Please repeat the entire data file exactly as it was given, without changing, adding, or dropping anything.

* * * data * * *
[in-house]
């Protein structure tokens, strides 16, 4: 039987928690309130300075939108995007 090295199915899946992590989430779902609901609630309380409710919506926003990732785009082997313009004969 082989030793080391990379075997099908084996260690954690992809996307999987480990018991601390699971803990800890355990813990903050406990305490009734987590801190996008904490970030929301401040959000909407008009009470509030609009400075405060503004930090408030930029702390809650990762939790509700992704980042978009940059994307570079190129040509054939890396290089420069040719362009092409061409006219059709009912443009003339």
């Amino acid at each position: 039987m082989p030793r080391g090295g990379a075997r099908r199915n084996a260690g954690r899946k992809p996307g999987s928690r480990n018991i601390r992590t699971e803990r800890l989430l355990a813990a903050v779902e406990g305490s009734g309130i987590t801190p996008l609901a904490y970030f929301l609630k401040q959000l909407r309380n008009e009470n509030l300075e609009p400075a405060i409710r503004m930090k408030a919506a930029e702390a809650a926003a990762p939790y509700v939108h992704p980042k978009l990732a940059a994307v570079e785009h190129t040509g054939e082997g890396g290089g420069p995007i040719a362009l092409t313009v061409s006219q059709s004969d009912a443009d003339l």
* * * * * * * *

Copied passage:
[in-house]
């Protein structure tokens, strides 16, 4: 039987928690309130300075939108995007 090295199915899946992590989430779902609901609630309380409710919506926003990732785009082997313009004969 082989030793080391990379075997099908084996260690954690992809996307999987480990018991601390699971803990800890355990813990903050406990305490009734987590801190996008904490970030929301401040959000909407008009009470509030609009400075405060503004930090408030930029702390809650990762939790509700992704980042978009940059994307570079190129040509054939890396290089420069040719362009092409061409006219059709009912443009003339």
């Amino acid at each position: 039987m082989p030793r080391g090295g990379a075997r099908r199915n084996a260690g954690r899946k992809p996307g999987s928690r480990n018991i601390r992590t699971e803990r800890l989430l355990a813990a903050v779902e406990g305490s009734g309130i987590t801190p996008l609901a904490y970030f929301l609630k401040q959000l909407r309380n008009e009470n509030l300075e609009p400075a405060i409710r503004m930090k408030a919506a930029e702390a809650a926003a990762p939790y509700v939108h992704p980042k978009l990732a940059a994307v570079e785009h190129t040509g054939e082997g890396g290089g420069p995007i040719a362009l092409t313009v061409s006219q059709s004969d009912a443009d003339l």